Plantain tree vs banana tree

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 Plantain and banana trees are two of the most popular tropical fruits in North America. While they may look similar, several key differences between them make each unique.

Plantain and banana trees are very similar, and in some cases, hybrids of the same species within the genus Musa. In general, plantain trees tend to be more resistant to pests and disease than dessert banana trees. The fruit of banana trees tends to be sweeter than plantain and does not need to be cooked prior to eating. Both plants are actually herbaceous perennials (not trees) and require frost-free climates to grow well (Hawaii, India, Indonesia, Philippines, Brazil, Ecuador).

Read on to learn all about the similarities and differences between plantain and banana trees.

Musa inflorescence

Overview of the plantain tree vs banana tree

Both plantain and banana trees are in the genus Musa (in the banana family Musaceae). While there are over 80 different species in this genus, only two species (and their hybrids) are cultivated:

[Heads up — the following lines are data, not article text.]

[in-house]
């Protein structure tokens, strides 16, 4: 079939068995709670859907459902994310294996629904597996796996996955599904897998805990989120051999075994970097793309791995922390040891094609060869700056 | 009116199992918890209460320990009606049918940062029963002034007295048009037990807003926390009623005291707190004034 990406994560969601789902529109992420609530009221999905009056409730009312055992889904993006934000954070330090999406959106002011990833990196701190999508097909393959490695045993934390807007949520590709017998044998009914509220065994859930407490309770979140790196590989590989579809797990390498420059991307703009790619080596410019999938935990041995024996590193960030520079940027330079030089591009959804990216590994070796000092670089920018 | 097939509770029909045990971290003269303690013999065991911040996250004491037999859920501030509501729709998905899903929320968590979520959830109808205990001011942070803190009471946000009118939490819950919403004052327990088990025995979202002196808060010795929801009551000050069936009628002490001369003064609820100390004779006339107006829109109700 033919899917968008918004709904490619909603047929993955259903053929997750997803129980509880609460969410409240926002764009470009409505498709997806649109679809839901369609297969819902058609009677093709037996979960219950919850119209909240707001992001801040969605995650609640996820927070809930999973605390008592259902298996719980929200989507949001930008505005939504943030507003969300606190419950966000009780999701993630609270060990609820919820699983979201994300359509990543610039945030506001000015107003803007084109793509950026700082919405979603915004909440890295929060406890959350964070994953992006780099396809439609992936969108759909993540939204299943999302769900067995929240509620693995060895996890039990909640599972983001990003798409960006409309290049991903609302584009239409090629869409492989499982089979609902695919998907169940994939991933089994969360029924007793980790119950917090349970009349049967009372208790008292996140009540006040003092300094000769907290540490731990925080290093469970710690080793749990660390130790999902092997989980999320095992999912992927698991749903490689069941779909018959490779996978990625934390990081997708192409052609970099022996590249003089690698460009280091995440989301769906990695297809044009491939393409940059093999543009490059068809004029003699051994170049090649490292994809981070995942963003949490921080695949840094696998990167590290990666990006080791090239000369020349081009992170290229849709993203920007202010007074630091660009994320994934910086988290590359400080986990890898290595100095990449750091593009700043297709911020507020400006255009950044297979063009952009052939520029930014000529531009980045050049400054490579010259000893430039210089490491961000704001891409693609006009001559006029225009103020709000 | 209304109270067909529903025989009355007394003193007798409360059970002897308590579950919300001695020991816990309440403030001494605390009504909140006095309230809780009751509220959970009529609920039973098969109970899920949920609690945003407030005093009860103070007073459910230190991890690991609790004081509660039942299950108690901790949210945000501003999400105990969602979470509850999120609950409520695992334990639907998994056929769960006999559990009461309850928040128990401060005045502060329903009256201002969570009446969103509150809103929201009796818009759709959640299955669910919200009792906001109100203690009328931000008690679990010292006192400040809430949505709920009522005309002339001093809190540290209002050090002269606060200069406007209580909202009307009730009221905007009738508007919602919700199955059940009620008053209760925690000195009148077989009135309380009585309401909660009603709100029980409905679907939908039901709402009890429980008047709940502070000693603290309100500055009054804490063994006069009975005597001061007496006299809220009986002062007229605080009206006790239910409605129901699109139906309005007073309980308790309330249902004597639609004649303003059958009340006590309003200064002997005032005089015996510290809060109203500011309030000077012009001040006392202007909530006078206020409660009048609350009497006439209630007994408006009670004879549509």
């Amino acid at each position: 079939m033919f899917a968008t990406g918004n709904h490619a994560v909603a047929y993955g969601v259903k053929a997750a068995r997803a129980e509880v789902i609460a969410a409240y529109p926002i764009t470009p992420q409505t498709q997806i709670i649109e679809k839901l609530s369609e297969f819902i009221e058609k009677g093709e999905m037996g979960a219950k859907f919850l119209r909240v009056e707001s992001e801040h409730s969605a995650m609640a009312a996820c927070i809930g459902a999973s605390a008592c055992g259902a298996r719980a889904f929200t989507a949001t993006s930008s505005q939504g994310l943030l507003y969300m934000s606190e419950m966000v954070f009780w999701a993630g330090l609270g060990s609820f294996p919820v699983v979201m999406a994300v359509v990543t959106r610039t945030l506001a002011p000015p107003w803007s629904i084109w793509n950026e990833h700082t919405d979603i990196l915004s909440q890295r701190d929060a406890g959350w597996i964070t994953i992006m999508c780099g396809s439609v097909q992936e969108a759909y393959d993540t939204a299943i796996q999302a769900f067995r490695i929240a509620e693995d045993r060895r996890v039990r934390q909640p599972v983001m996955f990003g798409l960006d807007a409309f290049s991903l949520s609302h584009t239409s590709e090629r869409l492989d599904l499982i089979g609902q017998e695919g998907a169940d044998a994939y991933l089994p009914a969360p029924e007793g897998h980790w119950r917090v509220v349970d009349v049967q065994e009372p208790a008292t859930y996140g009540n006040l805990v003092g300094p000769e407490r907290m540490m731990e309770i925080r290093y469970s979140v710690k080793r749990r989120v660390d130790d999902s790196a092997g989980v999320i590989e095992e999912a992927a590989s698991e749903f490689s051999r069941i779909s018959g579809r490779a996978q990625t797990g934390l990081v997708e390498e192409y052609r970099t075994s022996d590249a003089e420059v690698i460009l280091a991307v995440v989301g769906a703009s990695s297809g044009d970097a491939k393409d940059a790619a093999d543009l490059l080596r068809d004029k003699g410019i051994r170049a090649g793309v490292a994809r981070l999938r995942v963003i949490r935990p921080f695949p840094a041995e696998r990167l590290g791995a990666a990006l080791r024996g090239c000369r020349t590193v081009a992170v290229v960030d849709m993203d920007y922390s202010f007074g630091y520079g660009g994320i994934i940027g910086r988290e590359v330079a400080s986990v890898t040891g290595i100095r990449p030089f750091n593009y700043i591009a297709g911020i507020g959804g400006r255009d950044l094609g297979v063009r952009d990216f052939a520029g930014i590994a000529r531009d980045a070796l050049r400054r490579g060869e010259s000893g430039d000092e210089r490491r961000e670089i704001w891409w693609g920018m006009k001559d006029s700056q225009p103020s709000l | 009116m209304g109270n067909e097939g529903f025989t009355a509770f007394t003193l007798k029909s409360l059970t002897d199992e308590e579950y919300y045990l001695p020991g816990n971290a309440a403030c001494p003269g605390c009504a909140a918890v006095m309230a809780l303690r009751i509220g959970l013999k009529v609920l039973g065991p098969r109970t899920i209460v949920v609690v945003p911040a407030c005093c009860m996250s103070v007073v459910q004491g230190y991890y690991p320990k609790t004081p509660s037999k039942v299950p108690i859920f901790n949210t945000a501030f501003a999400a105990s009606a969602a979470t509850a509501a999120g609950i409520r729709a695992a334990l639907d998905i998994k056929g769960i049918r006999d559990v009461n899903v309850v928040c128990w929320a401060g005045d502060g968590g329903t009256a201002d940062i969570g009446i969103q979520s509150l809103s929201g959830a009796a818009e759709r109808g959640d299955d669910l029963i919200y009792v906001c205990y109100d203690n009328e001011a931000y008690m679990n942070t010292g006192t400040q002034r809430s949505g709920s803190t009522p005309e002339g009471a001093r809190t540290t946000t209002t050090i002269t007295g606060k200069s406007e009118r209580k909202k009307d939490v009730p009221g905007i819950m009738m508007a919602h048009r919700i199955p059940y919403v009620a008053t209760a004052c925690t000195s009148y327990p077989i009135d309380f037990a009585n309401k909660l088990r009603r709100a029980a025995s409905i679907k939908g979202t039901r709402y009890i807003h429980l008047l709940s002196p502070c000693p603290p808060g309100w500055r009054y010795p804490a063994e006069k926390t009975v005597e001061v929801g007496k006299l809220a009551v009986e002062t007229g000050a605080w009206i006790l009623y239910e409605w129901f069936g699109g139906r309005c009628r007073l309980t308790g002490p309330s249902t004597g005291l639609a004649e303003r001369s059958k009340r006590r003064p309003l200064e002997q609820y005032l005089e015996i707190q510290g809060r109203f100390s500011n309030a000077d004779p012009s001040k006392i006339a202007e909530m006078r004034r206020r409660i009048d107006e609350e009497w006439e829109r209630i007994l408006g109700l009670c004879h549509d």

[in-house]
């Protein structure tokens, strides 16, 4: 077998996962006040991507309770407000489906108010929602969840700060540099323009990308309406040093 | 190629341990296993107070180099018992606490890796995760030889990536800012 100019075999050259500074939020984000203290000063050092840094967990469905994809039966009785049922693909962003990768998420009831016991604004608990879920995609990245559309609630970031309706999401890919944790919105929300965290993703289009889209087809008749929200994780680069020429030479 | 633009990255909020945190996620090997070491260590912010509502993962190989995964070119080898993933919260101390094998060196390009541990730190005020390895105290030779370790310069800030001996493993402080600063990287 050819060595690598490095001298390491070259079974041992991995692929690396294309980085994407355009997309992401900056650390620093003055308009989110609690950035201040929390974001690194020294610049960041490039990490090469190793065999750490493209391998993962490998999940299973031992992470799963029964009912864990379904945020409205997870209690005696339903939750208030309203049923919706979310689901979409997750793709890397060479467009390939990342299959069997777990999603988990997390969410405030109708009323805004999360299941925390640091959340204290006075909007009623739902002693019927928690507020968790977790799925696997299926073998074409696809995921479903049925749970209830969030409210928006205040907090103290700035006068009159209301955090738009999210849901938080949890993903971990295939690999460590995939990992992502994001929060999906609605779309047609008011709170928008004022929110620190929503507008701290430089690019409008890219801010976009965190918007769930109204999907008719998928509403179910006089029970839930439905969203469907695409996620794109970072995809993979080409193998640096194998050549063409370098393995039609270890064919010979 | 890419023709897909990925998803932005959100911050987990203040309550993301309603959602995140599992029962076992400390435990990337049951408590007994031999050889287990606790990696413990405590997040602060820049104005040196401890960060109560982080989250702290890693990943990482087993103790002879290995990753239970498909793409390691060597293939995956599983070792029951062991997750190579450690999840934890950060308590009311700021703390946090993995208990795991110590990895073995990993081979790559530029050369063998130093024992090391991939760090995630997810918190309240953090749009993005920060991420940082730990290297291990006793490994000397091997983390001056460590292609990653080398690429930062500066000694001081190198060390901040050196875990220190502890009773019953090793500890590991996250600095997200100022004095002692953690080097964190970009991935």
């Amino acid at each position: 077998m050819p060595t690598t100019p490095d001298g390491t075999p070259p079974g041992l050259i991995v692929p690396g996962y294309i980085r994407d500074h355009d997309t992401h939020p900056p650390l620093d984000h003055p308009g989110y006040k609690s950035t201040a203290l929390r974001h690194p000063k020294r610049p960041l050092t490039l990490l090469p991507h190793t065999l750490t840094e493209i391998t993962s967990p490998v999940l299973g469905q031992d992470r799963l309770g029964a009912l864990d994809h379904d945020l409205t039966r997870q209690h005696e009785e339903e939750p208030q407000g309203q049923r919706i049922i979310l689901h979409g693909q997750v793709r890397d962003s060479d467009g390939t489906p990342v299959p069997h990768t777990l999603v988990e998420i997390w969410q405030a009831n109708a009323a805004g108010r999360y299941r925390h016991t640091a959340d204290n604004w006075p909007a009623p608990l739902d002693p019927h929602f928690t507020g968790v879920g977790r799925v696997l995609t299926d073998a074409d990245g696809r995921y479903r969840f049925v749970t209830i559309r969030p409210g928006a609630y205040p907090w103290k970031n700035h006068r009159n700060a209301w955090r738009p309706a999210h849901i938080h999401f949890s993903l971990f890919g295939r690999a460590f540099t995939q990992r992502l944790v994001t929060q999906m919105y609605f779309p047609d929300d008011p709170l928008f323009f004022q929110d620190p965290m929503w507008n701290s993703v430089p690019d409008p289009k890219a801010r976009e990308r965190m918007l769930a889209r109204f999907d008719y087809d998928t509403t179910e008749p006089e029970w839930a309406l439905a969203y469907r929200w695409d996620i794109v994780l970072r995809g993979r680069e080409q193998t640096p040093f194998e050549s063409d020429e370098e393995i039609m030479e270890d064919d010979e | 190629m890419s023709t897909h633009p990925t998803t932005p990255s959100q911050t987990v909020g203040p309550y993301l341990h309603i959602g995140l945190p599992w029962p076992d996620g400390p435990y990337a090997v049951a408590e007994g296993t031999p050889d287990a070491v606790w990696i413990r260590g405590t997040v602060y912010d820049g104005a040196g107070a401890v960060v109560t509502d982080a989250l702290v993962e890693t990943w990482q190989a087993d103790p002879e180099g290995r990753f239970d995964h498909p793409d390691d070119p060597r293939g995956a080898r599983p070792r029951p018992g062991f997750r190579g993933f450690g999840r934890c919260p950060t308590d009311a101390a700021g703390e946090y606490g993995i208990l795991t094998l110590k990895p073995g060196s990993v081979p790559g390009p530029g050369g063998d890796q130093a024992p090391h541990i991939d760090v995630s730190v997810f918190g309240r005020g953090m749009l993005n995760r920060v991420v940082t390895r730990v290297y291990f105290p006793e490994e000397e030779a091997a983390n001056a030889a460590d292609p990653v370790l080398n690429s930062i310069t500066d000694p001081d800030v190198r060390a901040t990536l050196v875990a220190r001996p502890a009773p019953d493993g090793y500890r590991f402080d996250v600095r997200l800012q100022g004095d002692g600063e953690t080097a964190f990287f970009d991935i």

In general, banana trees are of the species Musa acuminata. Plantains/cooking bananas are of the species of Musa balbisiana. For hybrids of the two, Musa × paradisiaca, most cultivars are considered cooking bananas, but there are also some hybrid dessert bananas that are hybrids of the two popular Musa species.

Bananas are typically bright yellow when ripe and have thin skins that peel easily away from their sweet fleshy interiors. The peel of plantain fruits tends to be a more pale grey-yellow. Bananas tend to be more curved, while plantains are more angular.

Plantain trees have short, stout trunks with large leaves and can reach heights of up to 20 feet. The fruit is usually green or yellow when ripe and has thick skin with a starchy interior. Banana trees, on the other hand, have long slender trunks with small leaves and can grow up to 30 feet tall. The inside of dessert banana fruits is sweeter than plantains and can be eaten raw.